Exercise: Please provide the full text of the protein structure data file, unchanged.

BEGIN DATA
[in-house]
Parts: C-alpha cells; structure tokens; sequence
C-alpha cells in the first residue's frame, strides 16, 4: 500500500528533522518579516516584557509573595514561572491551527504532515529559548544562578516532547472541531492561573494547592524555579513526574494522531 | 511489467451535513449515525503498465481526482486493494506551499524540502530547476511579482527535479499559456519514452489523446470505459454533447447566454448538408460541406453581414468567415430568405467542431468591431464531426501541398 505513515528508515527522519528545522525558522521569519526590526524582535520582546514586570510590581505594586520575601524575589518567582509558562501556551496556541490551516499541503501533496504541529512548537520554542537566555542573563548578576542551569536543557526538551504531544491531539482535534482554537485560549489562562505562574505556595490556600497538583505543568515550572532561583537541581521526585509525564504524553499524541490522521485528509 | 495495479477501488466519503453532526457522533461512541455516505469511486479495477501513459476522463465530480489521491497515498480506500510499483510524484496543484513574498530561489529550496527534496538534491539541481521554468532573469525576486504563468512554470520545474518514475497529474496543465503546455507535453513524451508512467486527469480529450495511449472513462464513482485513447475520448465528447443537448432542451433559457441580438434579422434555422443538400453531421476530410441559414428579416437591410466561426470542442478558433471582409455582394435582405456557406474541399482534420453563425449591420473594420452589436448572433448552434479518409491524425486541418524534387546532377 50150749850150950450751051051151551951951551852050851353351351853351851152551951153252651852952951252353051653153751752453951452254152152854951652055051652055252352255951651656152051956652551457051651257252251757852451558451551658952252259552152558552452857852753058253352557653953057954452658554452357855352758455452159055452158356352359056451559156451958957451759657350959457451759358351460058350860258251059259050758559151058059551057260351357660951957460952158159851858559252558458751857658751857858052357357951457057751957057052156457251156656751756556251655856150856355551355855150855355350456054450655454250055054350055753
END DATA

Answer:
[in-house]
Parts: C-alpha cells; structure tokens; sequence
C-alpha cells in the first residue's frame, strides 16, 4: 500500500528533522518579516516584557509573595514561572491551527504532515529559548544562578516532547472541531492561573494547592524555579513526574494522531 | 511489467451535513449515525503498465481526482486493494506551499524540502530547476511579482527535479499559456519514452489523446470505459454533447447566454448538408460541406453581414468567415430568405467542431468591431464531426501541398 505513515528508515527522519528545522525558522521569519526590526524582535520582546514586570510590581505594586520575601524575589518567582509558562501556551496556541490551516499541503501533496504541529512548537520554542537566555542573563548578576542551569536543557526538551504531544491531539482535534482554537485560549489562562505562574505556595490556600497538583505543568515550572532561583537541581521526585509525564504524553499524541490522521485528509 | 495495479477501488466519503453532526457522533461512541455516505469511486479495477501513459476522463465530480489521491497515498480506500510499483510524484496543484513574498530561489529550496527534496538534491539541481521554468532573469525576486504563468512554470520545474518514475497529474496543465503546455507535453513524451508512467486527469480529450495511449472513462464513482485513447475520448465528447443537448432542451433559457441580438434579422434555422443538400453531421476530410441559414428579416437591410466561426470542442478558433471582409455582394435582405456557406474541399482534420453563425449591420473594420452589436448572433448552434479518409491524425486541418524534387546532377 50150749850150950450751051051151551951951551852050851353351351853351851152551951153252651852952951252353051653153751752453951452254152152854951652055051652055252352255951651656152051956652551457051651257252251757852451558451551658952252259552152558552452857852753058253352557653953057954452658554452357855352758455452159055452158356352359056451559156451958957451759657350959457451759358351460058350860258251059259050758559151058059551057260351357660951957460952158159851858559252558458751857658751857858052357357951457057751957057052156457251156656751756556251655856150856355551355855150855355350456054450655454250055054350055753